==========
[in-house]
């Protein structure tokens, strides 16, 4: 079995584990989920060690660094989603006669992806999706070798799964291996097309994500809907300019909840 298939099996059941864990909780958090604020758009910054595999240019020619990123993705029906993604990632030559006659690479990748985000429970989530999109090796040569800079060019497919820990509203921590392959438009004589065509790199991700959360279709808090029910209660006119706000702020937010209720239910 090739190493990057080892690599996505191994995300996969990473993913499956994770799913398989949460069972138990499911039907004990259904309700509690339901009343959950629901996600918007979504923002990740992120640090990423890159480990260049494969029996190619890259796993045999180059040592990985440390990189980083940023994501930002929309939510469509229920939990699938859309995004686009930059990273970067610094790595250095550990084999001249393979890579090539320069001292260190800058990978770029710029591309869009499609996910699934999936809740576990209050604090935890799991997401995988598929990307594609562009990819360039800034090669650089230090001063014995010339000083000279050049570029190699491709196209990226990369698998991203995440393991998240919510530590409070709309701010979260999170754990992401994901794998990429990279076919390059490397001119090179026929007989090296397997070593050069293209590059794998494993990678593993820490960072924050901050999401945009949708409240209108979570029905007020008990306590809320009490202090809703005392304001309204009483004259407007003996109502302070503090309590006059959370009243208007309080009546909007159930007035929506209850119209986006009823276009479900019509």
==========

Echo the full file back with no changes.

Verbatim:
[in-house]
């Protein structure tokens, strides 16, 4: 079995584990989920060690660094989603006669992806999706070798799964291996097309994500809907300019909840 298939099996059941864990909780958090604020758009910054595999240019020619990123993705029906993604990632030559006659690479990748985000429970989530999109090796040569800079060019497919820990509203921590392959438009004589065509790199991700959360279709808090029910209660006119706000702020937010209720239910 090739190493990057080892690599996505191994995300996969990473993913499956994770799913398989949460069972138990499911039907004990259904309700509690339901009343959950629901996600918007979504923002990740992120640090990423890159480990260049494969029996190619890259796993045999180059040592990985440390990189980083940023994501930002929309939510469509229920939990699938859309995004686009930059990273970067610094790595250095550990084999001249393979890579090539320069001292260190800058990978770029710029591309869009499609996910699934999936809740576990209050604090935890799991997401995988598929990307594609562009990819360039800034090669650089230090001063014995010339000083000279050049570029190699491709196209990226990369698998991203995440393991998240919510530590409070709309701010979260999170754990992401994901794998990429990279076919390059490397001119090179026929007989090296397997070593050069293209590059794998494993990678593993820490960072924050901050999401945009949708409240209108979570029905007020008990306590809320009490202090809703005392304001309204009483004259407007003996109502302070503090309590006059959370009243208007309080009546909007159930007035929506209850119209986006009823276009479900019509």